Solomons Island

8/29/18 – 9/2/18: We made reservations at Solomons Island for the entire Labor Day weekend, thinking that it would probably be difficult to find dockage over the last long weekend of the summer. We had heard a few good things about the place, but didn’t know what to expect. It turned out that we really didn’t like it much.

We left Cambridge on Wednesday, and anchored for a night in a little bay just up the Patuxent River from Solomons Island. The first thing we noticed were the military jets. There was a Naval Air Station right across the river from Solomons, and the jets flew pretty regularly. Luckily they quieted down at night (and also over the weekend). Early Thursday afternoon we pulled up anchor and motored into the marina. We needed diesel and a pumpout so we pulled to the fuel dock. We received no offer of assistance to do either, nor did they offer to help us with lines at our assigned slip. This was the first marina that didn’t at least offer.

After showering, we took a look to see what was around for eating options. Everything within walking distance was incredibly expensive. We certainly don’t mind paying for good food, but as we’ve said before, we’re certainly not going to pay $40 for an 8oz steak or $30 for a piece of fish. But unfortunately, that was the caliber of every restaurant within a mile or two of the marina. So, we ate on the boat. For the whole weekend. On Friday we took a walk around the island, and was also disappointed by what was there. Basically, nothing! There were several marinas, 5 or 6 overpriced restaurants, one or two gift shops, and 2 ice cream shops (one appeared to be closed, and the other only served different variations of vanilla soft-serve – cones, sundaes, etc…). But we certainly couldn’t pass up ice cream, so we each had a sundae (it was still yummy regardless)! The main part of town, which is on the mainland and just called Solomons, did have grocery stores, retail outlets, and other restaurants, but it was about 3 or 4 miles away – too far to walk. The other problem we found was there were no taxis or buses, and Uber was not very reliable. To be fair, though, we did manage to catch an Uber to the grocery store and back again!

Solomons did have a very nice museum, which we visited on Friday. One of the big attractions in the general area are the Calvert Cliffs. Starting from Solomons Island, they run for about 50 miles north along the shore of the Chesapeake. Here you can find fossils from the Miocene era, about 10-20 million years ago. Part of the museum is dedicated to the various fossils found there, as well as recreations of the various creatures they represent. Especially interesting were the life-size recreations of the megalodon (giant sharks) and the Baleen Whale! They also had aquariums filled with all the various species of crab, fish, oyster, and clams, as well as tanks with turtles, seahorses, stingrays, and skates. They even had a couple of sea otters in a large enclosure. Cute!! And, of course, no Chesapeake Bay Maritime Museum would be complete without a restored lighthouse to walk through. At this museum was the Drum Point lighthouse, a screwpile lighthouse similar to what we saw in St. Michaels. This one, however, was set up with period furniture to represent what it was like to live in one these lighthouses around the turn of the 20th century (including the “outhouse”). Very cool!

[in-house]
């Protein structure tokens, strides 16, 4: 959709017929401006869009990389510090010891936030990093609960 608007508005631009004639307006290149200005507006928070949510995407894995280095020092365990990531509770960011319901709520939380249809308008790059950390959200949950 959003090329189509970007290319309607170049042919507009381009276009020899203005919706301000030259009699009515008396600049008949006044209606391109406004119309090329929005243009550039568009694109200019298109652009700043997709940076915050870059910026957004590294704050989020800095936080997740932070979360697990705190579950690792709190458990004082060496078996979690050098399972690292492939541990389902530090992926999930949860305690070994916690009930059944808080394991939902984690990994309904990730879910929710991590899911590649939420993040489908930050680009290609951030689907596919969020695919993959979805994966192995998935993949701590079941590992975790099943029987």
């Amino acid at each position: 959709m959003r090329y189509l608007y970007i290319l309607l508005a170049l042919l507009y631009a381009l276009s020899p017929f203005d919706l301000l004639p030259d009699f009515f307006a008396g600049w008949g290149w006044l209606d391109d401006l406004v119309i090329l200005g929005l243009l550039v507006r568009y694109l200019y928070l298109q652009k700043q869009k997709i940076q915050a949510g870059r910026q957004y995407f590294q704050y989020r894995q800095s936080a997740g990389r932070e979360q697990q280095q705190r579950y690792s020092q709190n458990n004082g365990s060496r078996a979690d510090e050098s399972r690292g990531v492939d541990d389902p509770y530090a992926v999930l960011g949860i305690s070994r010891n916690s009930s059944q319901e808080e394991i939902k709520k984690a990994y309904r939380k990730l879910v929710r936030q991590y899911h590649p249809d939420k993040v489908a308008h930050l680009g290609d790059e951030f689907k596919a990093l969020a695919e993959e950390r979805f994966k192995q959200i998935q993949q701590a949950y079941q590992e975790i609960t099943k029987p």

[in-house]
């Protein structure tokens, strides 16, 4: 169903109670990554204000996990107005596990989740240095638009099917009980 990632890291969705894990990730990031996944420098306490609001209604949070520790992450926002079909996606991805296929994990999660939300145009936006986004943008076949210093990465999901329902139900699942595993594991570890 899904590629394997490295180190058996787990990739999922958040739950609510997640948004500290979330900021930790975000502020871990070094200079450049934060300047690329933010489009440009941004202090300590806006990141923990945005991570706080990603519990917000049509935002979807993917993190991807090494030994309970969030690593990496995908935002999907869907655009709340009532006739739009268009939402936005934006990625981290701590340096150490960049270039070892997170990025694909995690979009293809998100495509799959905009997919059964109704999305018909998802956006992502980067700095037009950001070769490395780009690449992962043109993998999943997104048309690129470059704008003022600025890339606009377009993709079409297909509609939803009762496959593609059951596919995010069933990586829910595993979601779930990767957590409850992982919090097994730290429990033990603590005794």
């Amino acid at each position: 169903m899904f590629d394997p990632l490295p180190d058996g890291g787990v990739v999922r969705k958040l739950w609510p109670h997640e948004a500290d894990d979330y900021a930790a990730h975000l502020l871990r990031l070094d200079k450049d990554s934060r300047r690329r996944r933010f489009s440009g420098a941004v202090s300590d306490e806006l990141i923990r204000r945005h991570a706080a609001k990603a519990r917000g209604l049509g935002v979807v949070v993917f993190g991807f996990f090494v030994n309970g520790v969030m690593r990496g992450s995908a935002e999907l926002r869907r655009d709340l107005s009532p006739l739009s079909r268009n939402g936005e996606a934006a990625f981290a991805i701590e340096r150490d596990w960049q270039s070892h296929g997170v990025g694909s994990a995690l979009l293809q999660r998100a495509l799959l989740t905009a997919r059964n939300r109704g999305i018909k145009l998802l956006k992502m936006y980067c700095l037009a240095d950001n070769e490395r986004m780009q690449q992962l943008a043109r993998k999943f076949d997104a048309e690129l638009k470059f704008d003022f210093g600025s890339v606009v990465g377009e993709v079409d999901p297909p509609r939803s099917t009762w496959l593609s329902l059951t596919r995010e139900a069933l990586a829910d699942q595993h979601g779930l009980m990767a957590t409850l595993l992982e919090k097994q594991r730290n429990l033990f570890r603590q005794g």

On Saturday, after returning from the grocery store, we were surprised to see a HUGE boat on the outer dock (T-Head) right next to our boat. This thing made ours look like a kid’s bathtub toy. We looked it up online, and found out that “Chanticleer” was a 118 foot mega-yacht built in 1973. It’s had 3 owners, including Ogden Phipps (famous horse breeder and tennis champ), Ralph Evinrude (outboard motor creator) and his wife Frances Langford (holywood actress singer), and currently Martin Sutter (health care venture capitalist). We talked to the Captain and first mate (the only two crew manning the boat), and shared stories of where we’ve been. Interestingly enough, they’ve taken that boat across the Erie Canal and as far as the North Channel of Lake Huron. They’ve even been to some of the same places as us on our way down to here. Fun!

We are also keeping an eye on Tropical Storm Florence. We don’t really have to worry about Gordon, as that looks to be heading to the Gulf of Mexico. But Florence might be a different story. It’s still WAY too early to be concerned, but we’re well aware of her and check her progress daily. We are getting closer to the Atlantic Ocean and east coast again, and need to be keenly aware of any developments, especially since we will be travelling through there during peak hurricane season. We’ll see what happens!

Thus concluded our visit to Solomons Island. While it was mostly a disappointment, the museum was fun to see, and talking to “Chanticleer’s” crew was also interesting. But if we ever came back to cruise the Chesapeake again, we’d probably skip Solomons Island, unless it was just a quick stop over. There really wasn’t that much there to see or do!

Pics of Solomons Island

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